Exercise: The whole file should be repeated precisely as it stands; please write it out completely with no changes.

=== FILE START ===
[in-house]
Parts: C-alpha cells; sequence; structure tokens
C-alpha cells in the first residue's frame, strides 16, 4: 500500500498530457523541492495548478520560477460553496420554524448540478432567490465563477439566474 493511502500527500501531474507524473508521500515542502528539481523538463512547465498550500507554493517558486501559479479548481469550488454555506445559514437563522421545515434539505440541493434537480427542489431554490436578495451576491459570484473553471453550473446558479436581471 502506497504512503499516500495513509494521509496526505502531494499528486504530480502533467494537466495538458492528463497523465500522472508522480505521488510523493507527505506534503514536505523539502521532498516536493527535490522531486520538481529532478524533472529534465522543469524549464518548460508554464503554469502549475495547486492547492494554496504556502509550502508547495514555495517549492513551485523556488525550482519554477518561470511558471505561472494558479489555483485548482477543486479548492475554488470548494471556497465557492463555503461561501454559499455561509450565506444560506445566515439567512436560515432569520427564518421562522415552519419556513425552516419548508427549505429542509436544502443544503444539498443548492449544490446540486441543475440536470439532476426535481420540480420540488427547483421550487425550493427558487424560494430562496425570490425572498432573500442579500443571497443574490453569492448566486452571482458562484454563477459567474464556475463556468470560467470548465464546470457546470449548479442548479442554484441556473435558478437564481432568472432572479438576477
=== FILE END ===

[in-house]
Parts: C-alpha cells; sequence; structure tokens
C-alpha cells in the first residue's frame, strides 16, 4: 500500500498530457523541492495548478520560477460553496420554524448540478432567490465563477439566474 493511502500527500501531474507524473508521500515542502528539481523538463512547465498550500507554493517558486501559479479548481469550488454555506445559514437563522421545515434539505440541493434537480427542489431554490436578495451576491459570484473553471453550473446558479436581471 502506497504512503499516500495513509494521509496526505502531494499528486504530480502533467494537466495538458492528463497523465500522472508522480505521488510523493507527505506534503514536505523539502521532498516536493527535490522531486520538481529532478524533472529534465522543469524549464518548460508554464503554469502549475495547486492547492494554496504556502509550502508547495514555495517549492513551485523556488525550482519554477518561470511558471505561472494558479489555483485548482477543486479548492475554488470548494471556497465557492463555503461561501454559499455561509450565506444560506445566515439567512436560515432569520427564518421562522415552519419556513425552516419548508427549505429542509436544502443544503444539498443548492449544490446540486441543475440536470439532476426535481420540480420540488427547483421550487425550493427558487424560494430562496425570490425572498432573500442579500443571497443574490453569492448566486452571482458562484454563477459567474464556475463556468470560467470548465464546470457546470449548479442548479442554484441556473435558478437564481432568472432572479438576477